5 ways to warm your home this year
1. Use your curtains
Heat from the sun is free so make the most of it. Open your curtains and let the sunlight in during the day to make use of this free heat. When it gets dark, shut your curtains, which act as another layer of insulation and keep warmth in your rooms. You should also make sure you don’t have any leaks or gaps so that the warm air can stay in and the cold air stays out – this also helps to reduce condensation.
2. Use timers on your central heating
The Government run YourHome website advises that electricity accounts for about 53% of the energy used in Australian households. Programming your heating system to turn the heating on a little earlier – such as 30 minutes before you get up in the morning – but at a lower temperature is cheaper than turning it on just as you need it at a higher temperature. This is because a heater heats up at a constant speed whether you set your thermostat to 20°C or 30°C. But don’t make the mistake of leaving your heating on low all day – because then you’re just paying for heat when you don’t need it.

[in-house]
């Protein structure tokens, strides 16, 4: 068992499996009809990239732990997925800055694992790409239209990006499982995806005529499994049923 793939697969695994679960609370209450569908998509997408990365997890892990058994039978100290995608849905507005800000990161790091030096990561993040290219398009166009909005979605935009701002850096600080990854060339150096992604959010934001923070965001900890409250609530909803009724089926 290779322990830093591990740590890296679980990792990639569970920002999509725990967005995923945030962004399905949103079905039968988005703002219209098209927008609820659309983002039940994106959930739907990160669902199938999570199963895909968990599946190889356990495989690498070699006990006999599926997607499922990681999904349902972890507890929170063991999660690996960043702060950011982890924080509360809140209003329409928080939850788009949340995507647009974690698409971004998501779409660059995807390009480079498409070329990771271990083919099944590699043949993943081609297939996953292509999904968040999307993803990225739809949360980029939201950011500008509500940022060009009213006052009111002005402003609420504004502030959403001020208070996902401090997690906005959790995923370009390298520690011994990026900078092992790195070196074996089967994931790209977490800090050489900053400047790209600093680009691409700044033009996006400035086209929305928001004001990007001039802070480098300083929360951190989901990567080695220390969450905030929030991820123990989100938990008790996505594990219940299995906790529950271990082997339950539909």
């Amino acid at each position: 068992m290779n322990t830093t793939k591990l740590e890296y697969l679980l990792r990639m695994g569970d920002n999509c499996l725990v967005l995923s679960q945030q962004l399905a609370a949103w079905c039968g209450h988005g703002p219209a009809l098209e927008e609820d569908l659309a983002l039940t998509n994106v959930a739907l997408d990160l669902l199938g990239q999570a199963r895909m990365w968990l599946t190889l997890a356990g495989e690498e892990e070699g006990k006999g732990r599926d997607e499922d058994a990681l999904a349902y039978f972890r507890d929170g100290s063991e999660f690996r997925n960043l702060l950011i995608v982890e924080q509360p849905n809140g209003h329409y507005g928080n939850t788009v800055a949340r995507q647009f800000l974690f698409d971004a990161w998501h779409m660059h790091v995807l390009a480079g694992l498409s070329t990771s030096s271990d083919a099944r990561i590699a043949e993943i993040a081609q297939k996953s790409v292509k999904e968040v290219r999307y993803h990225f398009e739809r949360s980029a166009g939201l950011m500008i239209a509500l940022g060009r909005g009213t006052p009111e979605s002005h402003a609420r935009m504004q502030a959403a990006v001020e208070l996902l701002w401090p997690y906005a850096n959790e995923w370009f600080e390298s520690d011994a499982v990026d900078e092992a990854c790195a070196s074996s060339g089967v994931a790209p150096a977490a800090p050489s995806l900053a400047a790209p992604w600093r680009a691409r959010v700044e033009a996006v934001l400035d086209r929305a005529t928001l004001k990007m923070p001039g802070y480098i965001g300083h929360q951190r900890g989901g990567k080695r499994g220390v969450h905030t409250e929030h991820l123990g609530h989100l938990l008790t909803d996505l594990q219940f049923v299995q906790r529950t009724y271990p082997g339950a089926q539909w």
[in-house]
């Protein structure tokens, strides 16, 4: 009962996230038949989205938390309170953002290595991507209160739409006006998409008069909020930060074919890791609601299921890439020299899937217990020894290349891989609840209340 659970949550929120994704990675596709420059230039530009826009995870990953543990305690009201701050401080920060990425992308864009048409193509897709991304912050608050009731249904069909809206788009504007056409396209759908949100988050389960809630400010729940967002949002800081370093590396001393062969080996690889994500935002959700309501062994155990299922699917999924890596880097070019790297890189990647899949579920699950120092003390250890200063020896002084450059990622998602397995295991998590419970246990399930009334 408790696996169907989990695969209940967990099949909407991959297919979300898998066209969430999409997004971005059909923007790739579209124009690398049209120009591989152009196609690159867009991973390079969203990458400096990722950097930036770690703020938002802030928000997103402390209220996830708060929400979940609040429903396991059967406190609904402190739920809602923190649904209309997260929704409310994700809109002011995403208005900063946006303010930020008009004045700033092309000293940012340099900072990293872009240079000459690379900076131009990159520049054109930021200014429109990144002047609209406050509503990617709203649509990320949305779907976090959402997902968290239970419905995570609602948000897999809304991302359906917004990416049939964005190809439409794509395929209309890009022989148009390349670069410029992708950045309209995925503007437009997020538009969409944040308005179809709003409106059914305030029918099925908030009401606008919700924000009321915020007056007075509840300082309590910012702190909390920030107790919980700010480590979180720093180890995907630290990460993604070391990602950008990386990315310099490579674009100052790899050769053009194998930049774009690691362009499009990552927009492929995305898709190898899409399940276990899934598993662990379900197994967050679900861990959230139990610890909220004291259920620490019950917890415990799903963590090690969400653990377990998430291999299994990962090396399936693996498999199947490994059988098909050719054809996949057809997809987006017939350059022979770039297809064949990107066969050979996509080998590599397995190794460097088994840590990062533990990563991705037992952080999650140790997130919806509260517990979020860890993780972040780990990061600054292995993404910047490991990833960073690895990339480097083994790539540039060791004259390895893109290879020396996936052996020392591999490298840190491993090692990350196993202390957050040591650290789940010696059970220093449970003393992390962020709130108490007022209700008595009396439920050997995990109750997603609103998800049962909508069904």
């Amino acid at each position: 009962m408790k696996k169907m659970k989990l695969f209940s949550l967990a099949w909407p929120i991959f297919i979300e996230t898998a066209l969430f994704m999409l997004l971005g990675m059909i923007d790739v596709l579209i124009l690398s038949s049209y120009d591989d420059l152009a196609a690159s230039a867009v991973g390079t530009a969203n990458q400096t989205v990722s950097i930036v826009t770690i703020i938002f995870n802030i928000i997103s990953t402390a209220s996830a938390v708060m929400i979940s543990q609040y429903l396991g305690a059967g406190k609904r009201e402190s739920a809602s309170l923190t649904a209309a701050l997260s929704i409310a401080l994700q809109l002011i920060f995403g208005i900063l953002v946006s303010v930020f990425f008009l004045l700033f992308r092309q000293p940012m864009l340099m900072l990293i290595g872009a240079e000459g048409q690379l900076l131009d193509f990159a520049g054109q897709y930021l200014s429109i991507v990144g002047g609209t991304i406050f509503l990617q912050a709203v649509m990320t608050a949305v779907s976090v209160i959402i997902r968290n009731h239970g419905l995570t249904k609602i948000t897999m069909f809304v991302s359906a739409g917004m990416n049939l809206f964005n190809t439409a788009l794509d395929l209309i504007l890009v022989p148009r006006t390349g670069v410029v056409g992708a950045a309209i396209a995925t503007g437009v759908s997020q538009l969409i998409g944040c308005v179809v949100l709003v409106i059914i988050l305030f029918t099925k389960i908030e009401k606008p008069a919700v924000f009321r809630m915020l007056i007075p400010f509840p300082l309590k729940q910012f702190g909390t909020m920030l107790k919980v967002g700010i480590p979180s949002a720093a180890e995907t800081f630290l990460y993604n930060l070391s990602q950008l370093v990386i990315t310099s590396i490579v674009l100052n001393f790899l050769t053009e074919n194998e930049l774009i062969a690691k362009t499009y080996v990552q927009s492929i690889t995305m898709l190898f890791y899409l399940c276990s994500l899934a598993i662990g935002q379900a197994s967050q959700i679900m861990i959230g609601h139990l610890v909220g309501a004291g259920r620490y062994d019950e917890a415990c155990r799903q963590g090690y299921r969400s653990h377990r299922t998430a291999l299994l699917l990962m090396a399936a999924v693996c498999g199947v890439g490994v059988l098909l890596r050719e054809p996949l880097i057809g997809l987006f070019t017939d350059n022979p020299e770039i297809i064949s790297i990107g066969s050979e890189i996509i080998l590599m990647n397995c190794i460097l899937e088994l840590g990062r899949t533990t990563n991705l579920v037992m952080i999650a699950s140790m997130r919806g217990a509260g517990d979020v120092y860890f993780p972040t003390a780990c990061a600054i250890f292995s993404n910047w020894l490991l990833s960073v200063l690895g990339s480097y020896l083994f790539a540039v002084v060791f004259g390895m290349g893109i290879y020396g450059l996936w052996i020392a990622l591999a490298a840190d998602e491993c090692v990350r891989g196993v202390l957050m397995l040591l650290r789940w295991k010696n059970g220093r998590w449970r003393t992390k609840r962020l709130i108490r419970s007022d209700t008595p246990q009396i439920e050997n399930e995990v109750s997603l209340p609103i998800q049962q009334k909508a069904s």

3. Maximise your insulation
When it comes to heat, around 25% is lost through the roof. This can be easily reduced by installing 25cm of insulation throughout your loft. It’s also worth seeing what’s going on in your walls, as around a third of the heat in an uninsulated home is lost this way. Although it’s not as cheap to install as loft insulation, cavity wall insulation could save up to $300 a year in heating bills. It’s also worth checking with your energy supplier to see if they have any insulation schemes running. This can sometimes mean cheap or free installation.
4. Turn down the dial
This may seem a little counter-intuitive but bear with me. The World Health Organisation previously recommended minimum temperature of 21°C in the living room, but this was revised to 18°C in 2014. And research shows that turning your thermostat down by 1°C could cut your heating bill by up to 10%. So keep the dial at 18°C, save money and avoid the negative impacts of a cold home.
5. Block out the draughts
Even a simple solution such as making your own sausage dog draught excluder will help keep the warmth in your home. The energy saving organisation estimates that DIY draught-proofing your doors, windows and cracks in the floor could save $45 per year. You can do this yourself for very little cost. Self-adhesive rubber seals around doors and windows and door draught excluders are relatively cheap and easy to install. So it’s worth getting those doors and windows sealed before winter properly kicks in.